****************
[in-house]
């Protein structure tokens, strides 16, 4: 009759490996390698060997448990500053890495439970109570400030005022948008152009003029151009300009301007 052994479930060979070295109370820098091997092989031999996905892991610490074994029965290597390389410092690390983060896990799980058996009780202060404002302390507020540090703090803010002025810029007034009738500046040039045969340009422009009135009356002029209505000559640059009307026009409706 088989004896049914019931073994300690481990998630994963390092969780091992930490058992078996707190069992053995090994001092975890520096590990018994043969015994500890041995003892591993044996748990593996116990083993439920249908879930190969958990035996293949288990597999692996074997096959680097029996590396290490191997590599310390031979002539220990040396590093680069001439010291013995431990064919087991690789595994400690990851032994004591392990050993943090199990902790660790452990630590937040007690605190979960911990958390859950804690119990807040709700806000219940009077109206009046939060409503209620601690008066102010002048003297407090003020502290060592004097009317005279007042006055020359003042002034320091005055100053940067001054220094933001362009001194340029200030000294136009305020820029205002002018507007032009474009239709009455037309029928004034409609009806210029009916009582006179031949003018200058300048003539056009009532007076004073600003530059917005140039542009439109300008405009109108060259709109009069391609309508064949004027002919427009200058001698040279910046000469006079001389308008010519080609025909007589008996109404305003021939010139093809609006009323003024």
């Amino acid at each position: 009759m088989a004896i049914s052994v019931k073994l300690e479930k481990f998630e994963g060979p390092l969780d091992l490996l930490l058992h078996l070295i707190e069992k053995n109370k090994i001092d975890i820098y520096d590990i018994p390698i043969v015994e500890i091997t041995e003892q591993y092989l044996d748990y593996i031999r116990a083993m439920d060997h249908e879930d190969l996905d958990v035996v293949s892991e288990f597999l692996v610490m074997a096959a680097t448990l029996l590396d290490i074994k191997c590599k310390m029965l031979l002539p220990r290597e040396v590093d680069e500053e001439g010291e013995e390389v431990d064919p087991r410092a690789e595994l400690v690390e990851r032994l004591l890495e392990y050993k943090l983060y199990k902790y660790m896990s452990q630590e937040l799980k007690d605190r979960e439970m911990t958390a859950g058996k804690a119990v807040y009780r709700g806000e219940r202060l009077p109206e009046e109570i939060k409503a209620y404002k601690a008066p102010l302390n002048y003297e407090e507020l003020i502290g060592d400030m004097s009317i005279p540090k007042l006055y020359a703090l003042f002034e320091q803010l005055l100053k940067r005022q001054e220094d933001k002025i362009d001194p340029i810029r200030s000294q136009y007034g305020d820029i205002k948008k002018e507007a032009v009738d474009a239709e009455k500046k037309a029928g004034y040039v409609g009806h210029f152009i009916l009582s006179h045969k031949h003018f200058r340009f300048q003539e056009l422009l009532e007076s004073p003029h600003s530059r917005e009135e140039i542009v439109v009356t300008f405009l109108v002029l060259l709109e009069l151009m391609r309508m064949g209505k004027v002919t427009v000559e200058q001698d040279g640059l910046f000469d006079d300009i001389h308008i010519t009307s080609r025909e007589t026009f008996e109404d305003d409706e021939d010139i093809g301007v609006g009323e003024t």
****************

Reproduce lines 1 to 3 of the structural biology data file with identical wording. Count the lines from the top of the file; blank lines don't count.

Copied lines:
[in-house]
């Protein structure tokens, strides 16, 4: 009759490996390698060997448990500053890495439970109570400030005022948008152009003029151009300009301007 052994479930060979070295109370820098091997092989031999996905892991610490074994029965290597390389410092690390983060896990799980058996009780202060404002302390507020540090703090803010002025810029007034009738500046040039045969340009422009009135009356002029209505000559640059009307026009409706 088989004896049914019931073994300690481990998630994963390092969780091992930490058992078996707190069992053995090994001092975890520096590990018994043969015994500890041995003892591993044996748990593996116990083993439920249908879930190969958990035996293949288990597999692996074997096959680097029996590396290490191997590599310390031979002539220990040396590093680069001439010291013995431990064919087991690789595994400690990851032994004591392990050993943090199990902790660790452990630590937040007690605190979960911990958390859950804690119990807040709700806000219940009077109206009046939060409503209620601690008066102010002048003297407090003020502290060592004097009317005279007042006055020359003042002034320091005055100053940067001054220094933001362009001194340029200030000294136009305020820029205002002018507007032009474009239709009455037309029928004034409609009806210029009916009582006179031949003018200058300048003539056009009532007076004073600003530059917005140039542009439109300008405009109108060259709109009069391609309508064949004027002919427009200058001698040279910046000469006079001389308008010519080609025909007589008996109404305003021939010139093809609006009323003024």
């Amino acid at each position: 009759m088989a004896i049914s052994v019931k073994l300690e479930k481990f998630e994963g060979p390092l969780d091992l490996l930490l058992h078996l070295i707190e069992k053995n109370k090994i001092d975890i820098y520096d590990i018994p390698i043969v015994e500890i091997t041995e003892q591993y092989l044996d748990y593996i031999r116990a083993m439920d060997h249908e879930d190969l996905d958990v035996v293949s892991e288990f597999l692996v610490m074997a096959a680097t448990l029996l590396d290490i074994k191997c590599k310390m029965l031979l002539p220990r290597e040396v590093d680069e500053e001439g010291e013995e390389v431990d064919p087991r410092a690789e595994l400690v690390e990851r032994l004591l890495e392990y050993k943090l983060y199990k902790y660790m896990s452990q630590e937040l799980k007690d605190r979960e439970m911990t958390a859950g058996k804690a119990v807040y009780r709700g806000e219940r202060l009077p109206e009046e109570i939060k409503a209620y404002k601690a008066p102010l302390n002048y003297e407090e507020l003020i502290g060592d400030m004097s009317i005279p540090k007042l006055y020359a703090l003042f002034e320091q803010l005055l100053k940067r005022q001054e220094d933001k002025i362009d001194p340029i810029r200030s000294q136009y007034g305020d820029i205002k948008k002018e507007a032009v009738d474009a239709e009455k500046k037309a029928g004034y040039v409609g009806h210029f152009i009916l009582s006179h045969k031949h003018f200058r340009f300048q003539e056009l422009l009532e007076s004073p003029h600003s530059r917005e009135e140039i542009v439109v009356t300008f405009l109108v002029l060259l709109e009069l151009m391609r309508m064949g209505k004027v002919t427009v000559e200058q001698d040279g640059l910046f000469d006079d300009i001389h308008i010519t009307s080609r025909e007589t026009f008996e109404d305003d409706e021939d010139i093809g301007v609006g009323e003024t």